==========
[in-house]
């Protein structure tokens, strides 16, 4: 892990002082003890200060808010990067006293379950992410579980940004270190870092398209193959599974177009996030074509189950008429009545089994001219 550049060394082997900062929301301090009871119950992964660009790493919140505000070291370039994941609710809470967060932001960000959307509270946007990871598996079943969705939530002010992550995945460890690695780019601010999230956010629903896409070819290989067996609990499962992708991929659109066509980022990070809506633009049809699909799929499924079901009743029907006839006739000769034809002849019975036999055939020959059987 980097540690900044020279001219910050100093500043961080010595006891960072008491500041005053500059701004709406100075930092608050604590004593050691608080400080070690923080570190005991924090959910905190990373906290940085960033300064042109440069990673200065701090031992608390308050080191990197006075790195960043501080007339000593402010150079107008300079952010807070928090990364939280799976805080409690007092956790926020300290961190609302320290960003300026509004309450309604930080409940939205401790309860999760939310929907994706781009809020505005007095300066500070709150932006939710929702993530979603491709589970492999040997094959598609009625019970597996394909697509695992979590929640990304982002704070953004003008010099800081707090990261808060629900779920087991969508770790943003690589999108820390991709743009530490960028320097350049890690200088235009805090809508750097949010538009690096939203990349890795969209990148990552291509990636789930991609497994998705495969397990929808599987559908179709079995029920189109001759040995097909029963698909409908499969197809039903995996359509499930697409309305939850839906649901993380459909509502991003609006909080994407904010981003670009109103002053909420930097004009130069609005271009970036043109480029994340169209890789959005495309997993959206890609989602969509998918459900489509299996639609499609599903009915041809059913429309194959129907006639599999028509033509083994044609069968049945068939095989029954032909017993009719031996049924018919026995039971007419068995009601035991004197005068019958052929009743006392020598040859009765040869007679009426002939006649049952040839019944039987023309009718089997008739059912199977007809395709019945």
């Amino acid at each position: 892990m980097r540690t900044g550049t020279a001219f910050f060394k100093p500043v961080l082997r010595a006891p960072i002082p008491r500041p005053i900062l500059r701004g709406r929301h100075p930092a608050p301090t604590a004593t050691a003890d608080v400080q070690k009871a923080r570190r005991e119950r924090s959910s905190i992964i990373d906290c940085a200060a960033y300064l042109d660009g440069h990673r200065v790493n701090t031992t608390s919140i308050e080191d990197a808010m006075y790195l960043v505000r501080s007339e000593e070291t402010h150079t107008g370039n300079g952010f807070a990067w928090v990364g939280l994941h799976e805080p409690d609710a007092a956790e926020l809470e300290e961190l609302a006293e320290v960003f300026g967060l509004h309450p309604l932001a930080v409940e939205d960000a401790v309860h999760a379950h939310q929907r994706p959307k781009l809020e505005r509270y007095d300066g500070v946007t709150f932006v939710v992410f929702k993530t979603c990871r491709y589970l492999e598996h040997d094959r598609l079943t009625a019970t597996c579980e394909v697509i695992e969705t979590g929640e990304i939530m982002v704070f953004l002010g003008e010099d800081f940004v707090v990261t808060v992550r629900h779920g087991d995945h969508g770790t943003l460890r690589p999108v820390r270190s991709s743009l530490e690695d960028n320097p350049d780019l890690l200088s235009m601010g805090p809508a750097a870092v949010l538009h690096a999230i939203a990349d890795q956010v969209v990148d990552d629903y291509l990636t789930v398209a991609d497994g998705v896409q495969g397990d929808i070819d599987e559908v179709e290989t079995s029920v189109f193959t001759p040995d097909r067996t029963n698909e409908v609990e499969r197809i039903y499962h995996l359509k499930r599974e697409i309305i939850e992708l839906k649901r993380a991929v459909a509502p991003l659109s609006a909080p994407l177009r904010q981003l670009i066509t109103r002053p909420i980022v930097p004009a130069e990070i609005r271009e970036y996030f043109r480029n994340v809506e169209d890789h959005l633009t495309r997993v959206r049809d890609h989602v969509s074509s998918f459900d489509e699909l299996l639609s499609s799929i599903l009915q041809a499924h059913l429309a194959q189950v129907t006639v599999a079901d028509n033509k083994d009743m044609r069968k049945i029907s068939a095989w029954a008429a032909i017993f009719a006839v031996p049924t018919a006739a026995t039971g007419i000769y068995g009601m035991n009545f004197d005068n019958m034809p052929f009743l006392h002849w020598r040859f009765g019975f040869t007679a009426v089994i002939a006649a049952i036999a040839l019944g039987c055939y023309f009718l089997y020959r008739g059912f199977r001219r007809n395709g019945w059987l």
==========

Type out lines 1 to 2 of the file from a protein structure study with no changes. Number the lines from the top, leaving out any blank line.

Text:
[in-house]
């Protein structure tokens, strides 16, 4: 892990002082003890200060808010990067006293379950992410579980940004270190870092398209193959599974177009996030074509189950008429009545089994001219 550049060394082997900062929301301090009871119950992964660009790493919140505000070291370039994941609710809470967060932001960000959307509270946007990871598996079943969705939530002010992550995945460890690695780019601010999230956010629903896409070819290989067996609990499962992708991929659109066509980022990070809506633009049809699909799929499924079901009743029907006839006739000769034809002849019975036999055939020959059987 980097540690900044020279001219910050100093500043961080010595006891960072008491500041005053500059701004709406100075930092608050604590004593050691608080400080070690923080570190005991924090959910905190990373906290940085960033300064042109440069990673200065701090031992608390308050080191990197006075790195960043501080007339000593402010150079107008300079952010807070928090990364939280799976805080409690007092956790926020300290961190609302320290960003300026509004309450309604930080409940939205401790309860999760939310929907994706781009809020505005007095300066500070709150932006939710929702993530979603491709589970492999040997094959598609009625019970597996394909697509695992979590929640990304982002704070953004003008010099800081707090990261808060629900779920087991969508770790943003690589999108820390991709743009530490960028320097350049890690200088235009805090809508750097949010538009690096939203990349890795969209990148990552291509990636789930991609497994998705495969397990929808599987559908179709079995029920189109001759040995097909029963698909409908499969197809039903995996359509499930697409309305939850839906649901993380459909509502991003609006909080994407904010981003670009109103002053909420930097004009130069609005271009970036043109480029994340169209890789959005495309997993959206890609989602969509998918459900489509299996639609499609599903009915041809059913429309194959129907006639599999028509033509083994044609069968049945068939095989029954032909017993009719031996049924018919026995039971007419068995009601035991004197005068019958052929009743006392020598040859009765040869007679009426002939006649049952040839019944039987023309009718089997008739059912199977007809395709019945």